Machine Learning today offers a broad repertoire of methods for classification and regression. But what if we need to predict complex objects like trees, orderings, or alignments? Such problems arise naturally in natural language …
COLUMN: Last byte

Puzzled: Covering the Plane

Welcome to three new puzzles. Solutions to the first two will be published next month; the third is (as yet) unsolved. In each, the issue is how your intuition matches up with the mathematics.
SECTION: Virtual extension

Quantifying the Benefits of Investing in Information Security

Malicious attacks on enterprise IT infrastructures have become a serious threat with the growing importance of the Internet.

iCare Home Portal: An Extended Model of Quality Aging e-Services

The quality of life of senior citizens is a critical issue around the world today. Scrutiny of the extant technologies for aging services reveals that they are invariably aimed …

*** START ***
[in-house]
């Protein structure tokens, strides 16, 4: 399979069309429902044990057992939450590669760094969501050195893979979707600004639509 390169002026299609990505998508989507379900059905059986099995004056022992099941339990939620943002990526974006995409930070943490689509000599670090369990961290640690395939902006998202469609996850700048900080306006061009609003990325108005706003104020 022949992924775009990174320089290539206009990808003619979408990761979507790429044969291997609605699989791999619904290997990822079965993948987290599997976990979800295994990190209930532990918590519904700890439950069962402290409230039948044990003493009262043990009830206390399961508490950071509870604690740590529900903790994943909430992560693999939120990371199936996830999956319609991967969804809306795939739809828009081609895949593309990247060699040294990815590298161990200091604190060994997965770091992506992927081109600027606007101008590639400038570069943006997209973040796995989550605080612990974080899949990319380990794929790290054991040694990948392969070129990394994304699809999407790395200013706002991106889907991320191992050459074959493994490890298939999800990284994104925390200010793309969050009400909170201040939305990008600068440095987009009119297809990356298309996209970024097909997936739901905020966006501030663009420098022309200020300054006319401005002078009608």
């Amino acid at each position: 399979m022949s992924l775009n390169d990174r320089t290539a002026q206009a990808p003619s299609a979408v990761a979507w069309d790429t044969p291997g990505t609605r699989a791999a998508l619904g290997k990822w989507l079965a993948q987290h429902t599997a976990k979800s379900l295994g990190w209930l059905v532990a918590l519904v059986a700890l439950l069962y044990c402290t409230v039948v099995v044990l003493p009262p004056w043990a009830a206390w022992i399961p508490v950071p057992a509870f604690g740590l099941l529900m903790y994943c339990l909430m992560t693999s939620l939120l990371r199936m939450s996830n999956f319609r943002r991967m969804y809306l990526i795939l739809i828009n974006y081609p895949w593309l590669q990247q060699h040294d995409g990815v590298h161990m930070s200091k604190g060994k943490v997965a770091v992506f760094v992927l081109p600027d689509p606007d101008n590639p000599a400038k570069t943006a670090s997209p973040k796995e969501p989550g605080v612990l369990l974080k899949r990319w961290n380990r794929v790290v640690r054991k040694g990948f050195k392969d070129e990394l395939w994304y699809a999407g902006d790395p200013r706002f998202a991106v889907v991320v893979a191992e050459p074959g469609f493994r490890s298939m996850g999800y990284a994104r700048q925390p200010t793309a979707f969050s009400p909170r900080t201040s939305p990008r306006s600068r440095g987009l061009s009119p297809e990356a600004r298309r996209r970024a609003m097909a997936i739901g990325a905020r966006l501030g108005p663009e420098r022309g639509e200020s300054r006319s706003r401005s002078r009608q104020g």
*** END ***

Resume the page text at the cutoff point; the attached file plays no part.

Computing Journals and Their Emerging Roles in Knowledge Exchange

Scholarly journals are reliable means of communicating knowledge and findings in a scientific discipline. This study addresses the interconnectedness of journals from four perspectives …

Offshoring and the New World Order

Outsourcing as a means of meeting organizational information technology (IT) needs is a commonly accepted and growing practice; one that is continually evolving to include a much wider set of business functions: logistics, accounting …

And What Can Context do for Data?

Common to all actors in today's information world is the problem of lowering the "information noise," both reducing the amount of data to be stored and accessed, and enhancing …

Why Web Sites are Lost (and How They're Sometimes Found)

The Web is in constant flux — new pages and Web sites appear daily, and old pages and sites disappear almost as quickly. One study estimates that about two percent of the Web disappears from its current location every week. To …

If Your Pearls of Wisdom Fall in a Forest . . .

The idea of doing things that can improve something is an extremely popular concept in American culture. For example, I found the phrase, make a difference , in 129 million Web pages in a Yahoo! search in July 2009. The concept …

Steering Self-Learning Distance Algorithms

The concept of distance expresses the distortion measure between any pair of entities lying in a common space. Distances are at the very heart of geometry, and are ubiquitous …